The only way to avoid being IDD is to check the app and see how many docks are open at the station you are targeting. However, I find this inconvenient. As a computer science major, I stare at screens all day; the last thing I want to do before a bike ride is pull out my phone. Additionally, if you see only one or two open docks, you are forced to evaluate how likely this number is to drop to zero and whether or not the risk is worth it.
As frustrating as being IDB and IDD are, on the average case, the system works well. People use Blue Bikes fairly consistently, so I was able to develop intuition about when the stations I frequent empty and fill up. I created an interactive data visualization for exploring how people use Blue Bikes and an app that alerts you when a bike or dock is available at a station of your choosing. Many cases of being IDB or IDD are only minor inconveniences. And Blue Bikes does actively redistribute bikes throughout the day with a truck, especially during peak hours at key stations. On weekdays, the station in front of my lab usually has a Blue Bikes worker continuously making sure there are available bikes and docks.
The work of the Blue Bikes "valet" in front of the MIT Stata center.
The Grid, Unlocked
Blue Bikes has its cost advantages. For students, $30 per year is a great deal. Even at $100 per year, it still may be worth it given the price of bikes, the cost and hassle of repairs, and the risk of bike theft.
However, the most glorious thing about Blue Bikes is that you don't own a bike. If you bike to work and decide to go out with your coworkers in the evening, you can bike home from wherever you end up without worrying about bringing your bike with you or going back for it.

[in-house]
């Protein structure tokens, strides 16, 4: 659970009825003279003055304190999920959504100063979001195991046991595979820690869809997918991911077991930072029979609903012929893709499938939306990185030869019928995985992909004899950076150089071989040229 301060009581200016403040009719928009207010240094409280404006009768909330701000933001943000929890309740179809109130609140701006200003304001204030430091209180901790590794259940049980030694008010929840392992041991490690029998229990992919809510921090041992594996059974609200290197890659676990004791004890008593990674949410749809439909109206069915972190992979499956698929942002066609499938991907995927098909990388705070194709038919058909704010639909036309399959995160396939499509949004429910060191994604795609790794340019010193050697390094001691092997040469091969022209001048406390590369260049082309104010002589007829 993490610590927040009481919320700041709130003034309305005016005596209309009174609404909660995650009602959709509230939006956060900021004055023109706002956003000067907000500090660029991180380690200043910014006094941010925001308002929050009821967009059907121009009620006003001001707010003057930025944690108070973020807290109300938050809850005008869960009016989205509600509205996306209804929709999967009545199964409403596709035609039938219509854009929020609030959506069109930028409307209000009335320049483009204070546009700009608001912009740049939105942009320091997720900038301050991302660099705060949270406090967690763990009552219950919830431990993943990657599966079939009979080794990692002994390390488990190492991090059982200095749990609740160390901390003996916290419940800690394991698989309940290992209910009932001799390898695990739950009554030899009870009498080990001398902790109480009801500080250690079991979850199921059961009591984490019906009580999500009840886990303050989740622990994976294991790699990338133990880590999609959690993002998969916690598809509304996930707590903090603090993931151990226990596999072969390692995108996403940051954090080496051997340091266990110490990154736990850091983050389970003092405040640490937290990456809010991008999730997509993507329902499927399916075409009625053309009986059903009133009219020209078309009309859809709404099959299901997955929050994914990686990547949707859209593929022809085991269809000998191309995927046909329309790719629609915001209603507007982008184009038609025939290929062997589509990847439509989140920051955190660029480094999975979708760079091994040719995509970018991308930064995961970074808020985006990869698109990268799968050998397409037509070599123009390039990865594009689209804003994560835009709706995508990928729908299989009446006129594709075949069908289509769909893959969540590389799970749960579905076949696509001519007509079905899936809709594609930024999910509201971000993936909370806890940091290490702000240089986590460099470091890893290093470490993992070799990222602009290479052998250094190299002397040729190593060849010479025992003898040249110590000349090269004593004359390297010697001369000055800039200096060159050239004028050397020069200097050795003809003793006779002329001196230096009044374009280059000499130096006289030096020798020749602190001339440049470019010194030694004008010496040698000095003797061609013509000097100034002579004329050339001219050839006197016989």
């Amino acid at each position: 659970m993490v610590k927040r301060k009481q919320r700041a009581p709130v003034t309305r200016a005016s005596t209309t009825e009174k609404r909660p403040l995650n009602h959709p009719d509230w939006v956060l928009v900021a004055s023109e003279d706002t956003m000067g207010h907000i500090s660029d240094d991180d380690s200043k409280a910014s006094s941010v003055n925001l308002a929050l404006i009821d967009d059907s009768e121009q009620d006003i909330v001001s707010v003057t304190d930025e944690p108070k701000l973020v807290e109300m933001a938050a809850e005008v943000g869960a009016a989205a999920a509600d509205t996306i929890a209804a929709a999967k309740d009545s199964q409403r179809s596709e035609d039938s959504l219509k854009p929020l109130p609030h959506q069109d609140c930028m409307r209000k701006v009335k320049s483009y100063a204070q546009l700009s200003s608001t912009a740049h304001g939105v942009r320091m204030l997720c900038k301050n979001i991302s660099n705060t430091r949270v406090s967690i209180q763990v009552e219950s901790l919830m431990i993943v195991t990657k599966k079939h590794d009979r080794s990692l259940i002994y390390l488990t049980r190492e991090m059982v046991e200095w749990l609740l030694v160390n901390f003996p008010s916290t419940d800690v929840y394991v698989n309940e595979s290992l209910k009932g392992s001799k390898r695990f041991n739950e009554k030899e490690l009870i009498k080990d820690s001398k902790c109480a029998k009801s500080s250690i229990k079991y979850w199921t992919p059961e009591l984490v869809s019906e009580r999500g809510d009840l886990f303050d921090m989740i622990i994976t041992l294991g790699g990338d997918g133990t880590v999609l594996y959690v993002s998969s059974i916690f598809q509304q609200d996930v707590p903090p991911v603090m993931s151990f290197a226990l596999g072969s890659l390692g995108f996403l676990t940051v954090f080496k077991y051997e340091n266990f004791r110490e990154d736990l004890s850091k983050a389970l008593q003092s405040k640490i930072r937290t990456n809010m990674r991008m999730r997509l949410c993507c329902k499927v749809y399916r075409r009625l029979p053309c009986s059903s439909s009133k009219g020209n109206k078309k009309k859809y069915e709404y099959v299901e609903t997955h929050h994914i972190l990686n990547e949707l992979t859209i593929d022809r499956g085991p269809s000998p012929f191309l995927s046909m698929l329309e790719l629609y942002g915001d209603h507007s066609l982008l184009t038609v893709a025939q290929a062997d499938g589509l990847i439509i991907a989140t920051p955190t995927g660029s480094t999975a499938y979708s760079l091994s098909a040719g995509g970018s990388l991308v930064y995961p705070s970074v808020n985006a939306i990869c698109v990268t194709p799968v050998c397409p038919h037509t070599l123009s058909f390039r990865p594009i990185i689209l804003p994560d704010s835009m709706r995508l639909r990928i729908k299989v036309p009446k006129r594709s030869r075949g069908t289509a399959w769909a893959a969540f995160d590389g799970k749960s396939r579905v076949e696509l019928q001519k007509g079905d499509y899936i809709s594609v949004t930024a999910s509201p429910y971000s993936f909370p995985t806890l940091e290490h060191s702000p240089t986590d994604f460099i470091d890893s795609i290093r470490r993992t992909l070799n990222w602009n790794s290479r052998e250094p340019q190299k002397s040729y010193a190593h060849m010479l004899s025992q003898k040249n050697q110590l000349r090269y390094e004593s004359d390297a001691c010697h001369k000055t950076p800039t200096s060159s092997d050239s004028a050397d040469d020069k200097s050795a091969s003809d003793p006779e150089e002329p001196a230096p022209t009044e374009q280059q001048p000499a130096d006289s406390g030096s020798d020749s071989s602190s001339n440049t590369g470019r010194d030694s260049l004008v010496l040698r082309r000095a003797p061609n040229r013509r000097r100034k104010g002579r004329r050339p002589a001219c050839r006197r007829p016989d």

You do have to bring a helmet with you. Technically, it is legal to ride without one (assuming you are an adult), but it is not advisable. A funny thing I found about carrying a helmet is that people will constantly ask you "where's your bike?" No amount of being vocal about Blue Bikes usage seems to help people wrap their heads around the fact that you can be a cyclist without owning a bike.
Blue Bikes adds missing links to the Boston public transportation grid. The first few hours of my day once consisted of the following feat of public transportation.
- Blue Bike from Trader Joes to Central Station
- Red Line (subway) from Central to Park Street
- Walk from Park Street Station to the AMC Theater
- See Avengers: Endgame
- Blue Bike from a station near the AMC to one near the Boston Public Market
- Buy Union Square Donuts to serve during a lab meeting later that day
- Walk to Haymarket Station
- Green Line from Haymarket to Park Street
- Red Line from Park Street to Kendall
- Walk from Kendall Station to the MIT Stata Center for class and lab meeting
Overall, I have enjoyed being a Blue Bikes member and believe it was the right transportation solution for me this year. It comes in handy when you need to travel between points not well-connected by bus or subway. Not needing to worry about where your bike is parked, what shape it is in, and whether or not it is safe from theft is quite freeing. And it can be a cost-efficient alternative to owning a bike, especially for students.
That said, you may want to buy a bike if you
- are an avid cyclist
- want to commute a long distance by bike
- plan to live in Boston long-term
- don't live and / or work near a Blue Bikes station
Empty and full stations are also inconvenient and can be disruptive if you aren't prepared. If you don't like the idea of needing to leave early in case you can't get a bike or dock, you may prefer having your own bike.
But if you are a transient like me with a within-city commute and a knack for killing time, consider becoming a Blue Bikes member! If you don't live in Boston but visit for a day, consider getting a Blue Bikes "adventure pass" as a supplement or alternative to a bus and subway pass (don't even consider renting a car for getting around the city).